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Today's Stichomancy for Paul McCartney

The first excerpt represents the element of Air. It speaks of mental influences and the process of thought, and is drawn from The Lesser Bourgeoisie by Honore de Balzac:

in the style of picnics?'"

"Madame Louchard!" repeated la Peyrade, "are you any relation to Monsieur Louchard of the commercial police?"

"His wife, monsieur, but legally separated from him. A horrid man who wants me to go back to him; but I, though I'm ready to forgive most things, I can't forgive a want of respect; just imagine that he dared to raise his hand against me!"

"Well," said la Peyrade, trying to bring her back to the matter in hand; "you organized those picnics, and Madame de Godo--I mean Madame Komorn--"

"Was one of my first lodgers. It was there she made acquaintance with

The second excerpt represents the element of Fire. It speaks of emotional influences and base passions, and is drawn from The Breaking Point by Mary Roberts Rinehart:

none too plentiful. Later on, as the new life took hold, as he went to medical college and worked at odd clerical jobs in vacations to help pay his way, there had been no chance. Then the war came, and on his return there had been the practice, and his knowledge that David's health was not what it should have been.

But as time went on he was more and more aware that there was in him a peculiar shrinking from going back, an almost apprehension. He knew more of the mind than he had before, and he knew that not physical hardship, but mental stress, caused such lapses as his. But what mental stress had been great enough for such a smash? His father's death?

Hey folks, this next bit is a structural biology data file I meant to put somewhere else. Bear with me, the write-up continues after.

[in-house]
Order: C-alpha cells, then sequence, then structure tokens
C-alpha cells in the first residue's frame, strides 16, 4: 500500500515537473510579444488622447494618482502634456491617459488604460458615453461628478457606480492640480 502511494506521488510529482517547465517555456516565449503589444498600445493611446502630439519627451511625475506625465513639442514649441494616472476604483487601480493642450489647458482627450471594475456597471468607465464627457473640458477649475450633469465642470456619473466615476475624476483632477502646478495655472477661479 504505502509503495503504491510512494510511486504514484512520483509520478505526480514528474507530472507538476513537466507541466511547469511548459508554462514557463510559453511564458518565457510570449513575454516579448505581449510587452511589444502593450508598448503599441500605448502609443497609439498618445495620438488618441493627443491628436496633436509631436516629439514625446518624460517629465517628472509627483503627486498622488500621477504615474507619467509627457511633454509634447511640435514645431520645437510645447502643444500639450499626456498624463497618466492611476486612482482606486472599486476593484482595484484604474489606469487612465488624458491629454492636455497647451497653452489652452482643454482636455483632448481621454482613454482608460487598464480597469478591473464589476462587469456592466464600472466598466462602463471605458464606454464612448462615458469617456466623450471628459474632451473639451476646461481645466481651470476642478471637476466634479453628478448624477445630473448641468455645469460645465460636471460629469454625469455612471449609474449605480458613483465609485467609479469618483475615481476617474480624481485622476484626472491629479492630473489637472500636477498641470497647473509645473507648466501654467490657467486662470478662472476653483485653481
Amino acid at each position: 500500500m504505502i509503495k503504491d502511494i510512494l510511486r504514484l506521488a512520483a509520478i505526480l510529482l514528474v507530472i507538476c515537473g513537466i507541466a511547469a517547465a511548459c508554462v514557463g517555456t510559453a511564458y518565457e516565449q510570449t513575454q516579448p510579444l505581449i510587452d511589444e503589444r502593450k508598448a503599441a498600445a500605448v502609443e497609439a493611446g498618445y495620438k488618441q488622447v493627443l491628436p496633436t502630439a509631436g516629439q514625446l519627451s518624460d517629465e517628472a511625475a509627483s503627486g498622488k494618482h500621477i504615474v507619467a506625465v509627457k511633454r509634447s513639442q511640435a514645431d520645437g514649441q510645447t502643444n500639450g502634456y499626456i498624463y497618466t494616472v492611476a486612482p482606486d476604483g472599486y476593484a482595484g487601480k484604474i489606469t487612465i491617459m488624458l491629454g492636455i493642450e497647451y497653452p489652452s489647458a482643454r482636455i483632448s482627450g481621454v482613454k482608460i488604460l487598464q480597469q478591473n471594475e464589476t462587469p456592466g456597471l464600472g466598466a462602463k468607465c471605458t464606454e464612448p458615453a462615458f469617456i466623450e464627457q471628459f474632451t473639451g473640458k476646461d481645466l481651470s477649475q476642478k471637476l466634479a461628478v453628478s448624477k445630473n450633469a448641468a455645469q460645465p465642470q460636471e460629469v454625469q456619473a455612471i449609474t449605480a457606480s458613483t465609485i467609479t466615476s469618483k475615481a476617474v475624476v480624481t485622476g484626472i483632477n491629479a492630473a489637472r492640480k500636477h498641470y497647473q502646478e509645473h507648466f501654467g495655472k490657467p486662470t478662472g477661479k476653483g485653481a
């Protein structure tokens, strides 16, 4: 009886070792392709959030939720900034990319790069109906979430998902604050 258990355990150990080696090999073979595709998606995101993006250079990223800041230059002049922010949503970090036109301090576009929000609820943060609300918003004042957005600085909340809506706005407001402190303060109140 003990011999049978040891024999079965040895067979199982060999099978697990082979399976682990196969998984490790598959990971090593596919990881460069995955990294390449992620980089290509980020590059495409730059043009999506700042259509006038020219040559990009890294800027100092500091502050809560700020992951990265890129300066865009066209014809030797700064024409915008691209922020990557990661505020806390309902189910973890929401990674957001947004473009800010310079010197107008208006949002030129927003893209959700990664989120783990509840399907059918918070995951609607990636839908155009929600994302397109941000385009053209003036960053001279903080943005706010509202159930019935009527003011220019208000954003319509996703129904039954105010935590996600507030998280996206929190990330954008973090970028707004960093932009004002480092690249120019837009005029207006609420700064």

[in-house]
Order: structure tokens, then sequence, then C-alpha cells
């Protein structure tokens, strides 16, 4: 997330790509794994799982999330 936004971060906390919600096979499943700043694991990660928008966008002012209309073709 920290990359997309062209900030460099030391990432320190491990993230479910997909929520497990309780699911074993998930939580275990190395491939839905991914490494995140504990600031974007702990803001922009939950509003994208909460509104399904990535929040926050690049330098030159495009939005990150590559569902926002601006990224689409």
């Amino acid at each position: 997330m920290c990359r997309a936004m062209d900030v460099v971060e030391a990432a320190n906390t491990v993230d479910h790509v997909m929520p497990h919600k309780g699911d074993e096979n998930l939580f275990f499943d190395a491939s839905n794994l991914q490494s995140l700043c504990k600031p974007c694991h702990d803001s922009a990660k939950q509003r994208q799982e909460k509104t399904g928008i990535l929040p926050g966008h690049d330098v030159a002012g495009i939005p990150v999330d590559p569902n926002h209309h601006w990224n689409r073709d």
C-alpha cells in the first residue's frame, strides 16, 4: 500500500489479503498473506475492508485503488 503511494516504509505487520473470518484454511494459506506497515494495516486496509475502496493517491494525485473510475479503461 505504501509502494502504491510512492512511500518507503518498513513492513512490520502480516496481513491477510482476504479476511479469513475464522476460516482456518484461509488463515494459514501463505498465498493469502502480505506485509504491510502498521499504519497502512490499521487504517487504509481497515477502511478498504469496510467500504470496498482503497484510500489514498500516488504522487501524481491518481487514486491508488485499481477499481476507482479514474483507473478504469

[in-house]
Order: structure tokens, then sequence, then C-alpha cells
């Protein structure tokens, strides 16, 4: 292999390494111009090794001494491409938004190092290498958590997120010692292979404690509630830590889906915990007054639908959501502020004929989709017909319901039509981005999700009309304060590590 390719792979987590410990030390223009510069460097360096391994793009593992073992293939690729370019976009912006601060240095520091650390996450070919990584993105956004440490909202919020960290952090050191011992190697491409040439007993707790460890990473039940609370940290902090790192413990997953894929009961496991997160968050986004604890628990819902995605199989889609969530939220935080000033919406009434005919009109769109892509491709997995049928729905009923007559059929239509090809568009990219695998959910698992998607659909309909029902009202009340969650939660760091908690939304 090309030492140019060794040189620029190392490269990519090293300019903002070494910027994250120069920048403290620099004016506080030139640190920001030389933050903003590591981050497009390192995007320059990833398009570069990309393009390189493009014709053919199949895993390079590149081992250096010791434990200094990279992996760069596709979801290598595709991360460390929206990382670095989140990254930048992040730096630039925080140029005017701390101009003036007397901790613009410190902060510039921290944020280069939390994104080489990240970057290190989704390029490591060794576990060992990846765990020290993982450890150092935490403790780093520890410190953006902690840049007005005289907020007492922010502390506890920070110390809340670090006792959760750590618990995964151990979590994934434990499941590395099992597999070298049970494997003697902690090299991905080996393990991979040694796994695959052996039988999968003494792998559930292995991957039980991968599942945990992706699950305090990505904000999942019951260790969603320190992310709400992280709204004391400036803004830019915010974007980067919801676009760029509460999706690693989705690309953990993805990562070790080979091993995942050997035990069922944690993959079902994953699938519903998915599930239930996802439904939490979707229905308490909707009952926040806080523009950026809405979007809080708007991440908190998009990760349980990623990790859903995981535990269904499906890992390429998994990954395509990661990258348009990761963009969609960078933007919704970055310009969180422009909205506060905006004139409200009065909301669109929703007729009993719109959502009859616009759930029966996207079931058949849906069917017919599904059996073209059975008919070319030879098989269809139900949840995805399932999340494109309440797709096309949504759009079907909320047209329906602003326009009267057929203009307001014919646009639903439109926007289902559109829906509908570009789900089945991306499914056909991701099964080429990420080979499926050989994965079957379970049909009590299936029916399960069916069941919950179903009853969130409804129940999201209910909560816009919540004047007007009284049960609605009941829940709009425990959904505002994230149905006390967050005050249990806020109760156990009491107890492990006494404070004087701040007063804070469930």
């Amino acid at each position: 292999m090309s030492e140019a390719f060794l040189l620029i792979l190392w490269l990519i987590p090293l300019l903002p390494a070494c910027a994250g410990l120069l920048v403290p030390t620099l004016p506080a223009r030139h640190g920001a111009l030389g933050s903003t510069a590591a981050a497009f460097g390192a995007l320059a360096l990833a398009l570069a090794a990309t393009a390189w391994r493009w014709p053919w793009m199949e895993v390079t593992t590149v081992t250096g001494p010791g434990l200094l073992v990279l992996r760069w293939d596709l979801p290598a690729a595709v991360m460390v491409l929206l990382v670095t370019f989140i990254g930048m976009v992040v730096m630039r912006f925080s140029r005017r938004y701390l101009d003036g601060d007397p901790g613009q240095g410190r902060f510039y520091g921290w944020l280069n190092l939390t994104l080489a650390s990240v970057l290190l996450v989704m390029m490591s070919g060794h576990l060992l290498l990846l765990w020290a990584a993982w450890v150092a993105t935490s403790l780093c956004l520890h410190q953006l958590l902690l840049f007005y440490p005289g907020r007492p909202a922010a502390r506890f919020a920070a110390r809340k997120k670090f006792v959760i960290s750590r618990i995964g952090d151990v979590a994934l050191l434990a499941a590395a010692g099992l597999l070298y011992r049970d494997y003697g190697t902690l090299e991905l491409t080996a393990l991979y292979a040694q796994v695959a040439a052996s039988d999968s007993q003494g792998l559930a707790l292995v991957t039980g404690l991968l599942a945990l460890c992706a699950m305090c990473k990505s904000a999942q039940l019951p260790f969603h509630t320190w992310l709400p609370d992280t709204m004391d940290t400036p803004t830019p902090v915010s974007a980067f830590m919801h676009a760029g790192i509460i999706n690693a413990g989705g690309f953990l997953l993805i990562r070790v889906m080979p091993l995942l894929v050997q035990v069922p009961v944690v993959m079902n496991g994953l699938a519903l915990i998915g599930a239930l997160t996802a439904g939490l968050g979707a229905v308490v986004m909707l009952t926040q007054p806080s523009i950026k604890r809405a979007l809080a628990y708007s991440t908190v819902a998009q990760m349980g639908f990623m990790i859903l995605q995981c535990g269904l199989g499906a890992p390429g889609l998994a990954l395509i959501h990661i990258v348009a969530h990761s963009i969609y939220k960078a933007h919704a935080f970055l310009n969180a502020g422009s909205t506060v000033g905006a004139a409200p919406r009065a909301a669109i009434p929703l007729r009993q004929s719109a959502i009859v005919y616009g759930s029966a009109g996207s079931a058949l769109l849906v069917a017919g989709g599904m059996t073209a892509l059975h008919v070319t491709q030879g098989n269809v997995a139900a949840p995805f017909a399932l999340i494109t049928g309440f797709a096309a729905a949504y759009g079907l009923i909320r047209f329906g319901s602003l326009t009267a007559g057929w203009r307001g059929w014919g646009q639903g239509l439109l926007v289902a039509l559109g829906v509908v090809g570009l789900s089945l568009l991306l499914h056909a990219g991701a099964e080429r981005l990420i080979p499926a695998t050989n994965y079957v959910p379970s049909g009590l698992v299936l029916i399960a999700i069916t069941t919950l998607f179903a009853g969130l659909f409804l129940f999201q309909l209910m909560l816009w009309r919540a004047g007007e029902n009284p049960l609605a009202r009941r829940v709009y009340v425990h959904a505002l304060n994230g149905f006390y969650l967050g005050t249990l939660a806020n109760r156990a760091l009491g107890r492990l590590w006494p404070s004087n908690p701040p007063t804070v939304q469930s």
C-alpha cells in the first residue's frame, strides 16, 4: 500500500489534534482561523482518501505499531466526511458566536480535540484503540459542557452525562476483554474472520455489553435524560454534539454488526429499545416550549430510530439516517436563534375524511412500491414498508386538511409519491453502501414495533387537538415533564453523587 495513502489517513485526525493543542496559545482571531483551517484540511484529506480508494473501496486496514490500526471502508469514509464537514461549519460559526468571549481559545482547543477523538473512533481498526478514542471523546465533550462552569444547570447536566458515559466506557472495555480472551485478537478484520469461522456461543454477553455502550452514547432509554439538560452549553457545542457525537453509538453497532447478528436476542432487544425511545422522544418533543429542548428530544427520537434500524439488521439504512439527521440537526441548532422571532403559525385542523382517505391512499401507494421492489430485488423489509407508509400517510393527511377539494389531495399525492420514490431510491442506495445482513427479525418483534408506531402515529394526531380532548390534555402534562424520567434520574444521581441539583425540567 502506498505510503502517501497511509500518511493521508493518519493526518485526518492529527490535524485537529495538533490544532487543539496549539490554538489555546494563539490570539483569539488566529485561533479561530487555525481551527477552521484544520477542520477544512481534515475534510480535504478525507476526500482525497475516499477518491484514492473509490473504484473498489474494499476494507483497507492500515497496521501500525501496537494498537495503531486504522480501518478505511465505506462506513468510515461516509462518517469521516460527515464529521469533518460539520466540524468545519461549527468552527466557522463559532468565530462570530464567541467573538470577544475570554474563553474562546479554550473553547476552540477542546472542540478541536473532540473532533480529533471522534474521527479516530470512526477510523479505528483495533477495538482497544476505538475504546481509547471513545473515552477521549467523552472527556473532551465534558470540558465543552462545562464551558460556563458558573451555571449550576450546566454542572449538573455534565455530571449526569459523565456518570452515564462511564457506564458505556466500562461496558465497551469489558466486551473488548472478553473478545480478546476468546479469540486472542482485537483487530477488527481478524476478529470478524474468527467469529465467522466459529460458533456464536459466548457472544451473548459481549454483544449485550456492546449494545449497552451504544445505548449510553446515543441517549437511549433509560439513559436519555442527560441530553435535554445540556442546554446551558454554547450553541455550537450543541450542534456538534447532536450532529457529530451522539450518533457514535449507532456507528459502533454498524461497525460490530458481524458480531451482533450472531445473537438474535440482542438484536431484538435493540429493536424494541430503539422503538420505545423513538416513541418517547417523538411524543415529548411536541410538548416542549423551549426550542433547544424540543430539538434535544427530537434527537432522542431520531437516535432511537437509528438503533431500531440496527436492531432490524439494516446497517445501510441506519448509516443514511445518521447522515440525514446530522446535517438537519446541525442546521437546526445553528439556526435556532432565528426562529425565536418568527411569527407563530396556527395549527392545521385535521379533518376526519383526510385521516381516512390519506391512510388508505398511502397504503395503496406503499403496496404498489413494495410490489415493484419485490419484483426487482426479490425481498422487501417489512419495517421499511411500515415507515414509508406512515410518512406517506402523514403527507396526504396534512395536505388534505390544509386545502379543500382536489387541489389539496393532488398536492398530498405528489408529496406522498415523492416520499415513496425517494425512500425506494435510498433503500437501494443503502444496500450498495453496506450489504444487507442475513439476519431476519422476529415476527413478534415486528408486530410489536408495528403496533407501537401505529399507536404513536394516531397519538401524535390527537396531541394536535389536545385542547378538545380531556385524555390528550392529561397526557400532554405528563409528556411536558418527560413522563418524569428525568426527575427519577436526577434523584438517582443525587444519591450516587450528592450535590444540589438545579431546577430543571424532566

The Breaking Point
The third excerpt represents the element of Water. It speaks of pure spiritual influences and feelings of love, and is drawn from La Grenadiere by Honore de Balzac:

over everything duly to the proper authorities.

At this moment, Annette called to Louis from the steps by the kitchen door, and took him aside with, "Here is madame's ring, Monsieur Louis."

The sight of this vivid remembrance of his dead mother moved him so deeply that he wept. In his fortitude, he had not even thought of this supreme piety; and he flung his arms round the old woman's neck. Then the three set out down the beaten path, and the stone staircase, and so to Tours, without turning their heads.

"Mamma used to come there!" Marie said when they reached the bridge.

Annette had a relative, a retired dressmaker, who lived in the Rue de

The fourth excerpt represents the element of Earth. It speaks of physical influences and the impact of the unseen on the visible world, and is drawn from Chronicles of the Canongate by Walter Scott:

every true Gael fought to the death. Go, disown the royal Stewart, for whom your father, and his fathers, and your mother's fathers, have crimsoned many a field with their blood. Go, put your head under the belt of one of the race of Dermid, whose children murdered--Yes," she added, with a wild shriek, "murdered your mother's fathers in their peaceful dwellings in Glencoe! Yes," she again exclaimed, with a wilder and shriller scream, "I was then unborn, but my mother has told me--and I attended to the voice of MY mother--well I remember her words! They came in peace, and were received in friendship--and blood and fire arose, and screams and murder!" [See Note 9.--Massacre of Glencoe.]